The challenge for cyberwarriors today lies in figuring out how to thwart these various cyberoffensives. This won’t happen if defenders remain dependent on a cyberspace-based version of the Maginot Line: the “firewalls” designed to detect viruses, worms, and other tools, and to keep attackers from intruding into and roaming about one’s systems. Like the original Maginot Line, which failed to protect France in World War II, the firewall is easily outflanked. Sadly, undue faith in this passive mode of defense means that, right now, far too much data can be found in fixed places, “at rest.” This results in far too much data remaining at risk, easily located and targeted for extraction, manipulation, or destruction. Far better to move away from dependence on firewalls to the ubiquitous use of strong encryption, which protects data with unbreakable codes, and “the cloud,” the vast expanse of cyberspace in whose far reaches data can be safely secreted and then swiftly summoned back when needed.

A final aspect of cyberwar that Ronfeldt and I began contemplating so long ago — virtual conflict in the form of society-wide ideological strife — is also coming to pass. Such virtual operations, we wrote back in the early 1990s, would one day extend to “efforts to promote dissident or opposition movements across computer networks.” Clearly, we have seen this form of conflict take shape in the “color revolutions” of the past decade and most recently in the Arab Spring; in both cases, the impact of political activism was greatly enhanced by cyber-enabled social networking tools and sites. If there is to be more cyberwar in the future, better it should be what we called “social netwar” than the alternatives.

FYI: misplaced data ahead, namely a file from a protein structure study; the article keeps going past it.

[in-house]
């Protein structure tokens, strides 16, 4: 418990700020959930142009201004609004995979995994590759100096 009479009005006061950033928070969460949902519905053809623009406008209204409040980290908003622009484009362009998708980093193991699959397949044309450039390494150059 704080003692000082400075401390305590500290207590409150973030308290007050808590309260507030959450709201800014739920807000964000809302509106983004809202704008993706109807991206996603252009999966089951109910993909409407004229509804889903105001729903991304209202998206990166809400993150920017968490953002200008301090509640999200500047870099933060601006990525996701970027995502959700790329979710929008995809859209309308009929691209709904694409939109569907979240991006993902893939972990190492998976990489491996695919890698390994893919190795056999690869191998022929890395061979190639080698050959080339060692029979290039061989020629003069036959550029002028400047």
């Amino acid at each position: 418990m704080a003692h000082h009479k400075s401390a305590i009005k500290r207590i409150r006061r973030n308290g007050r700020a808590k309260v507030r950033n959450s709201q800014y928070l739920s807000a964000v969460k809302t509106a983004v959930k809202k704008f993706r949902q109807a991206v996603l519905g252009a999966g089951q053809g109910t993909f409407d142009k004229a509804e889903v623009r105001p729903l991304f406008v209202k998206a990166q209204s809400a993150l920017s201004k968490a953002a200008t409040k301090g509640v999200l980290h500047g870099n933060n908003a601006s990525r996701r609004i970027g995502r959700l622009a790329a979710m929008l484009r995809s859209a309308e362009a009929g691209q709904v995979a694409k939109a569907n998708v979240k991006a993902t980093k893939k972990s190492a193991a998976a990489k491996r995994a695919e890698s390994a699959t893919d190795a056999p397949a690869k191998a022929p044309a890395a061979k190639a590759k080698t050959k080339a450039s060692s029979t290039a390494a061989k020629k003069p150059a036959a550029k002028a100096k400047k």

So, yes, cyberwar has arrived. Instead of debating whether it is real, we need to get down to the serious work of better understanding this new mode of war-fighting, which has been enabled by an information revolution that has brought so much good to the world, but which at the same time heralds an age of perpetual conflict. What we really must ask is: Can cyberwar be controlled? Rid implies that international cooperation to do so is doomed, but I’m not so sure. Pledges not to employ cyberattacks against purely civilian targets, for example, may be genuinely worthwhile — at least for nations, if not for shadowy networks. But networks, too, may come to follow some kind of code of behavior. Even the loosely linked cybervigilante group Anonymous takes considerable pains to explain the rationales for its actions.

So here’s hoping that, amid the looming havoc of cyberwars to come, there will also be prospects for cyberpeace.